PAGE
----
Mostly, I was able to be alone and in good quiet. The prayer of walking on this day was a listening prayer. That kind always seems best because its source really doesn’t need much in the way of input from me. It knows. More importantly, I don’t. In silence I can realize this at depth, chastened and humbled by what surrounds me as I move through it. Sometimes, actual answers will come from these attempted flights into stillness. At other times, there is but a vague sense that something has shifted around, and what remains is to rest in knowing all is well. Such was the case on Saturday. Rest then.
Reflecting on this as I walked, I began to consider this place in which I live; a place that allows for such wanderings on any day in any season. I first came to the northwest corner of Connecticut as a 12 year-old on a vacation, next as I ran errands for an employer the summer before leaving for service in the Navy. I remember thinking back then how much I longed to live here, but couldn’t say why. Knowing comes from the underneath of things - must have been an early lesson in that. But perhaps there was some conditioning, some softening and opening of the heart required first.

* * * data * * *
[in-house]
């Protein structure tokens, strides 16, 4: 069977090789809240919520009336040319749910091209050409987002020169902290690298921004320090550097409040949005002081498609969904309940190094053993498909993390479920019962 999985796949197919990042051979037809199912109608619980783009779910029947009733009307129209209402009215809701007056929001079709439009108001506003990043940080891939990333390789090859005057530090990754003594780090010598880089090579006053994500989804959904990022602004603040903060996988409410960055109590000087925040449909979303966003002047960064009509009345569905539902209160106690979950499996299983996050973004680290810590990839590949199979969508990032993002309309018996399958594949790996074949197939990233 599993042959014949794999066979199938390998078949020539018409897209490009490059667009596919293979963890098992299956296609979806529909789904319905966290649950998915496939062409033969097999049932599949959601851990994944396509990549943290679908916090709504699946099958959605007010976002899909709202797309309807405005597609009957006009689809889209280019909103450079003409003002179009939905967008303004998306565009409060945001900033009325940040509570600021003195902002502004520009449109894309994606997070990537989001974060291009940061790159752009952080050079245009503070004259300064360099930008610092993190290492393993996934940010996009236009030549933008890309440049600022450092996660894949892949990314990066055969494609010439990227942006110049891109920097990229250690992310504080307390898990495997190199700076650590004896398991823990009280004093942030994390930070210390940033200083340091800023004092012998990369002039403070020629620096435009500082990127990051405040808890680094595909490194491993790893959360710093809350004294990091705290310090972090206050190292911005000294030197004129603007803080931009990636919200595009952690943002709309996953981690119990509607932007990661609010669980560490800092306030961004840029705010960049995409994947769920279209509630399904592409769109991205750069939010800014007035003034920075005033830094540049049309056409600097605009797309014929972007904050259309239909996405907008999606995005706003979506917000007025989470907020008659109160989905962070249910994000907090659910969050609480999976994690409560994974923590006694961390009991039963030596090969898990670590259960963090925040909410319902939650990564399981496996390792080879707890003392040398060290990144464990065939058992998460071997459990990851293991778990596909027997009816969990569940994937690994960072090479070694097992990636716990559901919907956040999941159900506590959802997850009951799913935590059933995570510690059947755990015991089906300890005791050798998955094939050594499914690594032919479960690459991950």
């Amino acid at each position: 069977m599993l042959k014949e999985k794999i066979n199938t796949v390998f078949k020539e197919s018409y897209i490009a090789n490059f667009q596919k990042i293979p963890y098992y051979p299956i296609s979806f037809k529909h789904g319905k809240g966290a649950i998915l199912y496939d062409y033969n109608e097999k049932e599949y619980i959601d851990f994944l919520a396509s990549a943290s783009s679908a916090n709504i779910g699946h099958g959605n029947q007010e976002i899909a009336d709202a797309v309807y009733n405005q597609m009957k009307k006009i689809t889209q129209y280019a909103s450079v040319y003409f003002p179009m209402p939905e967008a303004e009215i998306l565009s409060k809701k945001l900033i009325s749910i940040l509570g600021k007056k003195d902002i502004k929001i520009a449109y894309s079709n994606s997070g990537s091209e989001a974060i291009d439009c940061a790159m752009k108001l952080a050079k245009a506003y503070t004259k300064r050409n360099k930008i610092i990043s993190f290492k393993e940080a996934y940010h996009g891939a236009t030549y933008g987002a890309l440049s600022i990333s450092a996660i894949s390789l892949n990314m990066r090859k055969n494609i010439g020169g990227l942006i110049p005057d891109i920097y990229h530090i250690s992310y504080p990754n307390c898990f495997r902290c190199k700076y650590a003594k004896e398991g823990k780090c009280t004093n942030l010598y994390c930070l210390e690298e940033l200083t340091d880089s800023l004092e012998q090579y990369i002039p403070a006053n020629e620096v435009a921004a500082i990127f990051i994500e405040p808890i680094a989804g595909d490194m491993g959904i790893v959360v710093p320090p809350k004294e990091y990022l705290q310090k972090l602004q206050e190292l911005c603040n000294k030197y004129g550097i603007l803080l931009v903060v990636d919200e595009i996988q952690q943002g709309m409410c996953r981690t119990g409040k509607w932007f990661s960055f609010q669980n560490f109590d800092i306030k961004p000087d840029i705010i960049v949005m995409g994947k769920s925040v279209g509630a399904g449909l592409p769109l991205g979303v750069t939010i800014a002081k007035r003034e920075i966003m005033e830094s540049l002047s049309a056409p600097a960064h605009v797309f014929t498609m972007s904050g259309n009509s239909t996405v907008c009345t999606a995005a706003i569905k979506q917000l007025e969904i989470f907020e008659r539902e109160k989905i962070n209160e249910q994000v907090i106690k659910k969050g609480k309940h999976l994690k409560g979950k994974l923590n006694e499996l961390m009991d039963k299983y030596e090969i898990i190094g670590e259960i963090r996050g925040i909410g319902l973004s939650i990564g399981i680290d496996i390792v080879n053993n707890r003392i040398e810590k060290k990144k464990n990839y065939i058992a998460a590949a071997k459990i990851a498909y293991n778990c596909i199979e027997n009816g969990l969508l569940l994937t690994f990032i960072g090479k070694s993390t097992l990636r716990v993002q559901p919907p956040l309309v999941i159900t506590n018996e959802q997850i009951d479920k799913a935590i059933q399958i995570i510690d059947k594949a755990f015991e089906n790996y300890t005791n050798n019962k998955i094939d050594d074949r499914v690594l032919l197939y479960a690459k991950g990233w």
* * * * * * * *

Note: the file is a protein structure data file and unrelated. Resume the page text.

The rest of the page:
I’ve lived here for eight years now. My ninth spring is nearly behind me, the solstice coming soon. Of all the places I’ve lived, never have I loved one more. I had finally arrived here seeking refuge from a savage emotional storm of loss and change I could not yet even fully comprehend. It may, in hindsight, have been an unreasonable expectation of something so fleeting as place. The fact that it didn’t let me down has made it, at last, home. I travel from here. I return. I stray and then re-center, always here. I center in the quiet of the forest in the still air of summer, and lakeside when the ice is thick and sunrise makes it moan and rattle and echo against the hills all around. I center in the resting autumn chill when everything exhales and the colors make my heart hurt. I center in the great commotion of the wind and rain that brings on the springtime. And it was just down the road from my place that the calling to the Camino de Santiago came to me in mid-step while walking.